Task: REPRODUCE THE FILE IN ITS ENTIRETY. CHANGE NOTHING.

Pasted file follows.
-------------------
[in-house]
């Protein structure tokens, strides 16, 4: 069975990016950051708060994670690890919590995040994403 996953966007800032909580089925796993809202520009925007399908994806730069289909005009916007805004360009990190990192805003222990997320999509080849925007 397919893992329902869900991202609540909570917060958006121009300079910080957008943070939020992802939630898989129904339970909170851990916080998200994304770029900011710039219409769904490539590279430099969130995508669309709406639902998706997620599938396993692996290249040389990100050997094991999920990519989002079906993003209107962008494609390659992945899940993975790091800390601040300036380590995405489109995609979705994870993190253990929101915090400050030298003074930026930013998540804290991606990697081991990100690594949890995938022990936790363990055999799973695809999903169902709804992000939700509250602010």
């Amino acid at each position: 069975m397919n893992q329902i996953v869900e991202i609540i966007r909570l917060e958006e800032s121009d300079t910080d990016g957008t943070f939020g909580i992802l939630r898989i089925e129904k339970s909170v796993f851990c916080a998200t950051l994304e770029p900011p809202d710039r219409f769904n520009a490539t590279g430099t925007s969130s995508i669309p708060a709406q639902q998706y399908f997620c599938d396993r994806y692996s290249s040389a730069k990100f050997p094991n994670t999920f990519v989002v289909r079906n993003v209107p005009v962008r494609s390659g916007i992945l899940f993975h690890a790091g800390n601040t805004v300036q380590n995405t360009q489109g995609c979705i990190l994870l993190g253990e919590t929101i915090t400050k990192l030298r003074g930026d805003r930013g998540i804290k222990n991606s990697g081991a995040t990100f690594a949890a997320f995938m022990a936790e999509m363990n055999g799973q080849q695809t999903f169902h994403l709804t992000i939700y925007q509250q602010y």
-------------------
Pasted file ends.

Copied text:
[in-house]
């Protein structure tokens, strides 16, 4: 069975990016950051708060994670690890919590995040994403 996953966007800032909580089925796993809202520009925007399908994806730069289909005009916007805004360009990190990192805003222990997320999509080849925007 397919893992329902869900991202609540909570917060958006121009300079910080957008943070939020992802939630898989129904339970909170851990916080998200994304770029900011710039219409769904490539590279430099969130995508669309709406639902998706997620599938396993692996290249040389990100050997094991999920990519989002079906993003209107962008494609390659992945899940993975790091800390601040300036380590995405489109995609979705994870993190253990929101915090400050030298003074930026930013998540804290991606990697081991990100690594949890995938022990936790363990055999799973695809999903169902709804992000939700509250602010």
């Amino acid at each position: 069975m397919n893992q329902i996953v869900e991202i609540i966007r909570l917060e958006e800032s121009d300079t910080d990016g957008t943070f939020g909580i992802l939630r898989i089925e129904k339970s909170v796993f851990c916080a998200t950051l994304e770029p900011p809202d710039r219409f769904n520009a490539t590279g430099t925007s969130s995508i669309p708060a709406q639902q998706y399908f997620c599938d396993r994806y692996s290249s040389a730069k990100f050997p094991n994670t999920f990519v989002v289909r079906n993003v209107p005009v962008r494609s390659g916007i992945l899940f993975h690890a790091g800390n601040t805004v300036q380590n995405t360009q489109g995609c979705i990190l994870l993190g253990e919590t929101i915090t400050k990192l030298r003074g930026d805003r930013g998540i804290k222990n991606s990697g081991a995040t990100f690594a949890a997320f995938m022990a936790e999509m363990n055999g799973q080849q695809t999903f169902h994403l709804t992000i939700y925007q509250q602010y």